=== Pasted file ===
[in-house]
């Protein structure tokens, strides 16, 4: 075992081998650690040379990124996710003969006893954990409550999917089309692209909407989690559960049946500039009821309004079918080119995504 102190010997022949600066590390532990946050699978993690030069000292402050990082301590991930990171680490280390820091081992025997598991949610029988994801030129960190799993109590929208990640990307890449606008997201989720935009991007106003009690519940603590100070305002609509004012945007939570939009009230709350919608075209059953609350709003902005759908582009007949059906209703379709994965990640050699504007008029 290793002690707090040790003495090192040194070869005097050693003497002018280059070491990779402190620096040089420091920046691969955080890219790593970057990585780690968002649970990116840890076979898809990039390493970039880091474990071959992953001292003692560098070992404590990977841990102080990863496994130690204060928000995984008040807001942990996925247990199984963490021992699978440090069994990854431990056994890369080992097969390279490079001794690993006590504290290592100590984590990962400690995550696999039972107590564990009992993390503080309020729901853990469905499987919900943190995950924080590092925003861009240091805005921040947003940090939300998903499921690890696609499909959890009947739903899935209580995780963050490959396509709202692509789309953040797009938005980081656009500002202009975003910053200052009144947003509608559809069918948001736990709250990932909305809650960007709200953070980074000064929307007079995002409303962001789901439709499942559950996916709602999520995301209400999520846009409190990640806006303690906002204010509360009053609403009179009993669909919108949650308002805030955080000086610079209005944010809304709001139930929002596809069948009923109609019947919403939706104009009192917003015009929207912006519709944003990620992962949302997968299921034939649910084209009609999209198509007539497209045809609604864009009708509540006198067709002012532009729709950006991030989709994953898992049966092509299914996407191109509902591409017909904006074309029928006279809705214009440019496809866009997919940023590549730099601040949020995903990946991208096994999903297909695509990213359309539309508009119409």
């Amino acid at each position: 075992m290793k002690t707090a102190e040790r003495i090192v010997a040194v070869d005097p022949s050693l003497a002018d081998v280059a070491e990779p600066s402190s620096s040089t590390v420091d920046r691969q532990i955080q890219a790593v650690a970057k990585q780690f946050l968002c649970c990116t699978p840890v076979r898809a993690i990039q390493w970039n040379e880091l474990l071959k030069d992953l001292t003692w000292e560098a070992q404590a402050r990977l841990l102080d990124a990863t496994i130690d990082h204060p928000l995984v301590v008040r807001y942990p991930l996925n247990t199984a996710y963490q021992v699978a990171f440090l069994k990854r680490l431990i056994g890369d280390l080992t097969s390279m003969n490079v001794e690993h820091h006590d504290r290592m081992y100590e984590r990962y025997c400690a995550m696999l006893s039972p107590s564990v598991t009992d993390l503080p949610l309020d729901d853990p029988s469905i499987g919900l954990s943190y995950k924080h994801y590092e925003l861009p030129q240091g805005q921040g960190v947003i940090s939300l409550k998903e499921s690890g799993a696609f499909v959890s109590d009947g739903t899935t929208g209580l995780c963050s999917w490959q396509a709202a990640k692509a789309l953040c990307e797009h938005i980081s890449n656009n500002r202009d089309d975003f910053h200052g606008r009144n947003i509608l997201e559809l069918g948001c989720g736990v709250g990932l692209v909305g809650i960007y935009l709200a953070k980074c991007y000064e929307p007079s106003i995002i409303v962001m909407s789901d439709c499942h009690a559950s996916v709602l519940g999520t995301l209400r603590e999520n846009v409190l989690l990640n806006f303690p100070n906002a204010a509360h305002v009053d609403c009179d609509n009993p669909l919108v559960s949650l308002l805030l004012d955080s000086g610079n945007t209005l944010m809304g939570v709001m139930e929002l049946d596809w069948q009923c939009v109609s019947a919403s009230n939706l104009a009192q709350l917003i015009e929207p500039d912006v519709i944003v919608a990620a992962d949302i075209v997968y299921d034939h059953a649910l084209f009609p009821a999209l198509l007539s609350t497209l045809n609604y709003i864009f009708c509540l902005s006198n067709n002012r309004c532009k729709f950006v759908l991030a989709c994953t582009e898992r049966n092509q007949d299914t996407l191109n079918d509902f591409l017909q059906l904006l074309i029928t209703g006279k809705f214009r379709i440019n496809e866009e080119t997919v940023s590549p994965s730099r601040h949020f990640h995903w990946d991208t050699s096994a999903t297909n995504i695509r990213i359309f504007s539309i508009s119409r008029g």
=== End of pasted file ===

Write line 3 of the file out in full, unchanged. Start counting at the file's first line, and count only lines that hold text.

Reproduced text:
């Amino acid at each position: 075992m290793k002690t707090a102190e040790r003495i090192v010997a040194v070869d005097p022949s050693l003497a002018d081998v280059a070491e990779p600066s402190s620096s040089t590390v420091d920046r691969q532990i955080q890219a790593v650690a970057k990585q780690f946050l968002c649970c990116t699978p840890v076979r898809a993690i990039q390493w970039n040379e880091l474990l071959k030069d992953l001292t003692w000292e560098a070992q404590a402050r990977l841990l102080d990124a990863t496994i130690d990082h204060p928000l995984v301590v008040r807001y942990p991930l996925n247990t199984a996710y963490q021992v699978a990171f440090l069994k990854r680490l431990i056994g890369d280390l080992t097969s390279m003969n490079v001794e690993h820091h006590d504290r290592m081992y100590e984590r990962y025997c400690a995550m696999l006893s039972p107590s564990v598991t009992d993390l503080p949610l309020d729901d853990p029988s469905i499987g919900l954990s943190y995950k924080h994801y590092e925003l861009p030129q240091g805005q921040g960190v947003i940090s939300l409550k998903e499921s690890g799993a696609f499909v959890s109590d009947g739903t899935t929208g209580l995780c963050s999917w490959q396509a709202a990640k692509a789309l953040c990307e797009h938005i980081s890449n656009n500002r202009d089309d975003f910053h200052g606008r009144n947003i509608l997201e559809l069918g948001c989720g736990v709250g990932l692209v909305g809650i960007y935009l709200a953070k980074c991007y000064e929307p007079s106003i995002i409303v962001m909407s789901d439709c499942h009690a559950s996916v709602l519940g999520t995301l209400r603590e999520n846009v409190l989690l990640n806006f303690p100070n906002a204010a509360h305002v009053d609403c009179d609509n009993p669909l919108v559960s949650l308002l805030l004012d955080s000086g610079n945007t209005l944010m809304g939570v709001m139930e929002l049946d596809w069948q009923c939009v109609s019947a919403s009230n939706l104009a009192q709350l917003i015009e929207p500039d912006v519709i944003v919608a990620a992962d949302i075209v997968y299921d034939h059953a649910l084209f009609p009821a999209l198509l007539s609350t497209l045809n609604y709003i864009f009708c509540l902005s006198n067709n002012r309004c532009k729709f950006v759908l991030a989709c994953t582009e898992r049966n092509q007949d299914t996407l191109n079918d509902f591409l017909q059906l904006l074309i029928t209703g006279k809705f214009r379709i440019n496809e866009e080119t997919v940023s590549p994965s730099r601040h949020f990640h995903w990946d991208t050699s096994a999903t297909n995504i695509r990213i359309f504007s539309i508009s119409r008029g």